For the services he had rendered, Napoleon granted Talleyrand the title of Vice Grand Elector, the titular Grand Elector being one of Napoleon's brothers, Joseph. But in order to maintain his decision and principle he took Talleyrand's portfolio of minister away from him, but not his various sources of income nor his endowments which were immense.

Fouché, who was Minister of the Police, commented Talleyrand's nomination with the following words, which have since become a well-known historical quotation:

“It was the only vice he lacked.”

From that day on, Talleyrand fostered a tenacious grudge against Napoleon which, in 1808, was to have disastrous repercussions. It was a minor cause but it was to have grave consequences upon future events.



On the other side of the Channel resentment was starting to grow.

The reason? The Continental Blockade, which in theory at least, had closed all the European ports on the Continent to British trade.

We must bear in mind that Britain, whose tradition of maritime piracy was one of the characteristics of the period, considered that she alone had the right to impose a blockade and that the Continental Blockade decreed by Napoleon in Berlin in 1806, was nothing more than his reply to a decree which had previously been pronounced by the British Cabinet in May of that same year instituting a blockade of all the ports on the Continent as well as the coastline, from Brest to the mouth of the River Elba.

Now only one door remained open to English merchants - Portugal .

For a simple reason. Under the reign of the Bragance dynasty, Portugal had long since ceased to be a sovereign country and was at the time little more than a sort of English colony which had come to depend entirely on Albion, both financially and politically. The country was literally overrun by the British who were present in large numbers and who under the convenient cover of merchants, were in fact anti-French agitators.

When, like many of the other generals Jean Lannes was appointed ambassador and sent to Lisbon in March 1802, he wrote the following report to the First Consul, Bonaparte:

“Upon arriving in Lisbon, I found an English army, a minister chosen and appointed by England, English generals commanding Portuguese troops, the French trading-post dispossessed, dispersed, disorganised, the English trading-post in possession of all the workshops, warehouses, factories.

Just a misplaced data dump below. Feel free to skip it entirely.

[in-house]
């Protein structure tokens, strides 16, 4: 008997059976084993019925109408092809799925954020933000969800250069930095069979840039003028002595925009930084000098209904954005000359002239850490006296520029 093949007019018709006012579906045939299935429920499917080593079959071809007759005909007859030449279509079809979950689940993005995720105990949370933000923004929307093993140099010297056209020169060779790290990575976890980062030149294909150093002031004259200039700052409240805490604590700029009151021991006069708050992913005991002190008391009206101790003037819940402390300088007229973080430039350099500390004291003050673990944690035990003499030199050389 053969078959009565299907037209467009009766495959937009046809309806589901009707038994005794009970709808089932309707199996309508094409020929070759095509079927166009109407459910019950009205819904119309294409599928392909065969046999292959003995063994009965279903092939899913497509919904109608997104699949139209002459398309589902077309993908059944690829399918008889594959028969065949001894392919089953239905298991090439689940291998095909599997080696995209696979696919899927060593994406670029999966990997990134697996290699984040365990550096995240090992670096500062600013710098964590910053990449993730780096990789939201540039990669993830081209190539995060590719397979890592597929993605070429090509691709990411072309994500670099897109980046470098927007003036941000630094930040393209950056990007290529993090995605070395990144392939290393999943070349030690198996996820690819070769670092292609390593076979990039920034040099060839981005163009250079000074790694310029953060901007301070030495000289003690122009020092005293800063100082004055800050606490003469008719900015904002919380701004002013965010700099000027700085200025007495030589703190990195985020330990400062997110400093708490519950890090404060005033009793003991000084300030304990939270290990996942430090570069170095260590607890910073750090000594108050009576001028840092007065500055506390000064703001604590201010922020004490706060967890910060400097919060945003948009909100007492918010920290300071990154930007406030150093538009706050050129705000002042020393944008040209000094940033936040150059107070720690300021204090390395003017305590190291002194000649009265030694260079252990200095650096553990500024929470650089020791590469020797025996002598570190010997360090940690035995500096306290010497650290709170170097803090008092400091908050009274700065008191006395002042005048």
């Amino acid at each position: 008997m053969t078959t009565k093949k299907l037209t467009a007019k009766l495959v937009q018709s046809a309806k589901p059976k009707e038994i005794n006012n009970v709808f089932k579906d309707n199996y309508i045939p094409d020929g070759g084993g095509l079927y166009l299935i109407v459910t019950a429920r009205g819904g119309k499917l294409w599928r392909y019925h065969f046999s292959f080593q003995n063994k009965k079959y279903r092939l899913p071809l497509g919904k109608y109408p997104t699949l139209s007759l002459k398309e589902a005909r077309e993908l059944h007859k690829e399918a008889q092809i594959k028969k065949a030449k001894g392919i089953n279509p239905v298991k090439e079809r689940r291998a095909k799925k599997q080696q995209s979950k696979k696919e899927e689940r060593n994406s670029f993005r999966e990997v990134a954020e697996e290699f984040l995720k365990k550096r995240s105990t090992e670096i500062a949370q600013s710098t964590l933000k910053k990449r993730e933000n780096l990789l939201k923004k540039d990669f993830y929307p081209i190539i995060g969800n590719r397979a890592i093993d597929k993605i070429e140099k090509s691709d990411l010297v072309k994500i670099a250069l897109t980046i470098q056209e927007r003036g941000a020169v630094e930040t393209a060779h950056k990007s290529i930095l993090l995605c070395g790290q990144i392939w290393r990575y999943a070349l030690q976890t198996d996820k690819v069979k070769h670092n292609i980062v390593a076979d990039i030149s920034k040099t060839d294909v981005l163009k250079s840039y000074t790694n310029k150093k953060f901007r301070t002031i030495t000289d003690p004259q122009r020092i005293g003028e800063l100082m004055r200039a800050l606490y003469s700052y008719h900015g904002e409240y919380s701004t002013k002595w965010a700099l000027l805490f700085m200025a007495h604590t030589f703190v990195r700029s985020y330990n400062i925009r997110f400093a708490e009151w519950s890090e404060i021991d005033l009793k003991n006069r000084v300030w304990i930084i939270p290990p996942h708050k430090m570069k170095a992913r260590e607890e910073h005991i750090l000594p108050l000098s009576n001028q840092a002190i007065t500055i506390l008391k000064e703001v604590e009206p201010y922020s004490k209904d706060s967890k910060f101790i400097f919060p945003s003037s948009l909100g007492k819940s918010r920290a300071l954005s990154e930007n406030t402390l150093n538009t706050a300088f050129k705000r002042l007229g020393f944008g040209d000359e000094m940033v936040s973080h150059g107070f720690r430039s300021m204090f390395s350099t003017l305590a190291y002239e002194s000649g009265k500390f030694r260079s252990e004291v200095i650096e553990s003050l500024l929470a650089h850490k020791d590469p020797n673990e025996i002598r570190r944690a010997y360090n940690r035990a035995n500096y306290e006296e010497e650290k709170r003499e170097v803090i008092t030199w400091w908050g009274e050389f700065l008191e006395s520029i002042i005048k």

I felt it was not so much the Cabinet in Lisbon that I would have to fight against as the London Cabinet.”

He might also have added that he found another French ambassador in Lisbon when he arrived in the Portuguese capital – who was a French royalist appointed by Louis XVIII!

By 1807 the situation was still very much the same as it had been five years earlier.

For the Blockade to be effective it was essential that there should be no fissure in the barricade Napoleon had constructed by closing all the ports on the Continent to British trade.

The news of the Continental Blockade came as a rude shock to King George III and to English merchants, as is shown in this caricature of the time

Thus he considered sending an army into Portugal which was under English domination. This expedition would ultimately lead to what is commonly and appropriately known as “the Spanish ulcer”, and would later become a mortal wound in the flank of the French Empire.

Not only was the idea of the Blockade perfectly justified, it was also defendable as an indefinite trade embargo was the only way of ruining British wealth at its source and thus reducing the country to powerlessness. The panic it provoked on the other side of the Channel was proof of its pertinence. But the Continental System carried its weakness from within: Napoleon would be obliged to propose – and sometimes to impose – more and more alliances in order to guarantee its efficiency.



England was more than ever determined to show that in spite of the Blockade her malicious intentions and hostility remained intact. And she was to give proof of this the same year, in her usual manner, a brutal and cowardly demonstration of force which consisted in bombarding Copenhagen without any warning or declaration of war. As she had already done in 1801. She suspected Denmark of concluding an alliance with Napoleon, which for her justified everything.

On 3 and 4 August 1807, thirty-five warships, twelve frigates and an important convoy of troop-ships carrying 26,000 men set sail from various ports in Britain and headed for Copenhagen. It should be observed in passing that the total strength of the Danish army was of some 5,000 men.


In August 1807 a punitive expedition of the Royal Navy set sail for Copenhagen with 26,000 men on board. On 1 September, the town was bombarded without warning because Denmark which was neutral was suspected - but only suspected - of wanting to conclude an alliance with Napoleon. This was supposed to justify an act of piracy which caused the death of several hundred civilian victims.